Snapping Polyacetylene Chain¶
This tutorial demonstrates how to set up a molecular dynamics calculation with an increasingly more stretched unit cell in order to study the mechanical properties of a small polymer chain model. During the simulation, the strain on the chain is increased slowly until the initial double bonds of the cis-Polyacetylene are successively converted into their trans configurations. Afterwards, an even larger strain causes the polymer chain to snap which immediately reduces the stress to zero. The stress tensor components computed during the MD simulation are then collected with a small Python script and plotted to demonstrate different changes in the molecular structure of chain.
Step 1: Start the GUI¶
We will set up an MD simulation from the GUI. Alternatively, you can download this
Step 2: Import Structure and Settings¶
We begin by setting the main calculation options for the molecular dynamics simulation.
- In the menu bar, File → Import Coordinates…Select
cis_polyacetylene.xyzIn the main panel, select Force Field: → CHO.ff
Next, set the options for molecular dynamics:
The simulation should run at constant temperature, so we add a thermostat:
Next, we have to set up the deformation so that the chain is stretched during the simulation.
- Select Model → MD Deformations, and add a deformationSet the second field in Length velocity
Lastly, we need to calculate the stress tensor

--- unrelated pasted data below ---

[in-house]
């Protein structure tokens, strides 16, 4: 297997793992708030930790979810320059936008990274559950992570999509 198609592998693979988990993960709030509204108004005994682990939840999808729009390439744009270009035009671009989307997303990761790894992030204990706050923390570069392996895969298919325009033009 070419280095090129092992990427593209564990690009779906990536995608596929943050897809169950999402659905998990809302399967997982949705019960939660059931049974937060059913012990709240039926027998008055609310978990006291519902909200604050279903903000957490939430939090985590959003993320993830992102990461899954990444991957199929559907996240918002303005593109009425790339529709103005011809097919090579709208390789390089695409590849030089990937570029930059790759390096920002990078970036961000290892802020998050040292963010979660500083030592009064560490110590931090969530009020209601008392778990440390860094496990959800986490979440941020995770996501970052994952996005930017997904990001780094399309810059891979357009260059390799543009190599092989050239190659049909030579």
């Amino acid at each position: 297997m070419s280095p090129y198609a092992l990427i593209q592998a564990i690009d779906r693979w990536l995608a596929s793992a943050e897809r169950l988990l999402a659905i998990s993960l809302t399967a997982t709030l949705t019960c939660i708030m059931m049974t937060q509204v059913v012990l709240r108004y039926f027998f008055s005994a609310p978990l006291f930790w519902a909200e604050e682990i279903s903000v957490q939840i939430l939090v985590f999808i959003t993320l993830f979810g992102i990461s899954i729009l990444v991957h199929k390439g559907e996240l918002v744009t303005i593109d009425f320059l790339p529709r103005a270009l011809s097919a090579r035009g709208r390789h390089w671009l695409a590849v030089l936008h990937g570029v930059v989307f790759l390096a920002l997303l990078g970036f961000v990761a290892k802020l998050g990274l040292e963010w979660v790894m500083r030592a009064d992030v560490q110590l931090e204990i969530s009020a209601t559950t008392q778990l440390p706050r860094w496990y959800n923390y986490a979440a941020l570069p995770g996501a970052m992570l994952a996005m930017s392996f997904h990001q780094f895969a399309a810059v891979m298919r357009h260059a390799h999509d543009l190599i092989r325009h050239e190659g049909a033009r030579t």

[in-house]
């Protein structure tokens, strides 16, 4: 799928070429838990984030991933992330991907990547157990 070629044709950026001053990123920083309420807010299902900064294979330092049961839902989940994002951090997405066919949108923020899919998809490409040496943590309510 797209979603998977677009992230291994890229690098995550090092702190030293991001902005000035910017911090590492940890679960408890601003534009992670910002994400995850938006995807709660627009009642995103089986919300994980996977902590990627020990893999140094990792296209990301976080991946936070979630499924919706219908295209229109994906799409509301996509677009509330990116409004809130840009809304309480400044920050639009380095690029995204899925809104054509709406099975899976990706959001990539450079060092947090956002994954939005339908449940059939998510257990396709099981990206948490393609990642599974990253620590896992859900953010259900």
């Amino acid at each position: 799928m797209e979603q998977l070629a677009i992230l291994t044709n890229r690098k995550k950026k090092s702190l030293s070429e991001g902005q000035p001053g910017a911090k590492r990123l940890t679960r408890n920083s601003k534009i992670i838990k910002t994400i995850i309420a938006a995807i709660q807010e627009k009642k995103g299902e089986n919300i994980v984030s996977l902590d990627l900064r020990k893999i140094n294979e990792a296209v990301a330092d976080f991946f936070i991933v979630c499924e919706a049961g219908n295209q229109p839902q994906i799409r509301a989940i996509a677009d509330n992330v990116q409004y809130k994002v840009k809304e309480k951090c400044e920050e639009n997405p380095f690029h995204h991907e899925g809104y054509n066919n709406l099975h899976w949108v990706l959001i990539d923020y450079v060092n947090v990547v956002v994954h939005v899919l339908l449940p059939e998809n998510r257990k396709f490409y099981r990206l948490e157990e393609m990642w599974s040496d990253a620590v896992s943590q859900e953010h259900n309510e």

- Properties → Gradients, Stress Tensor Check stress tensor.
Step 3: Run the Calculation¶
After having set all calculation options we are now ready to start the run
Step 4: Evaluate the Results¶
Once the calculation has finished, the stress-strain curves can be extracted from the binary results file with the help of a Python script using the PLAMS library.
The script called
stress_strain_curve.py can be run from the command line:
$AMSBIN/amspython stress_strain_curve.py PolyStressStrain
Be sure to match the job name correctly.
The stress-strain curve is written to a file called
# strain_x, strain_y, strain_z, stress_xx, stress_yy, stress_zz 0.0000 0.0000 0.0000 -0.000002123540 0.000041449314 -0.000000198040 0.0000 0.0026 0.0000 0.000001083810 0.000039450993 0.000000882455 0.0000 0.0053 0.0000 -0.000006368834 0.000040380759 0.000000145990 0.0000 0.0079 0.0000 0.000000862343 0.000039169395 0.000001048778 0.0000 0.0105 0.0000 0.000000339014 0.000050208909 -0.000000796209 0.0000 0.0132 0.0000 0.000000671946 0.000050569092 0.000001392349 0.0000 0.0158 0.0000 0.000009834386 0.000061383368 0.000003143092 0.0000 0.0184 0.0000 0.000000607648 0.000053138974 0.000005960118 0.0000 0.0211 0.0000 -0.000005062346 0.000046333020 0.000000554734
The resulting stress/strain curve can then be plotted as
stress_yy (column 5) against
strain_y (column 2) with any plotting software, e.g. matplotlib:
You can download an example script
plot_stress.py, which can be run with amspython to generate an image called
Note the different segments in the stress/strain plot. The first of these segments starts correspond to the polymer chain having increasingly more double bonds in trans configuration. After the last double bond has been converted the resulting trans-Polyacetylene chain exhibits different mechanical properties which results in a different slope of the stress/strain graph. At a certain strain, the chain snaps, immediately reducing the stress to zero as beyond this point the periodic polymer chain has turned into a molecular entity.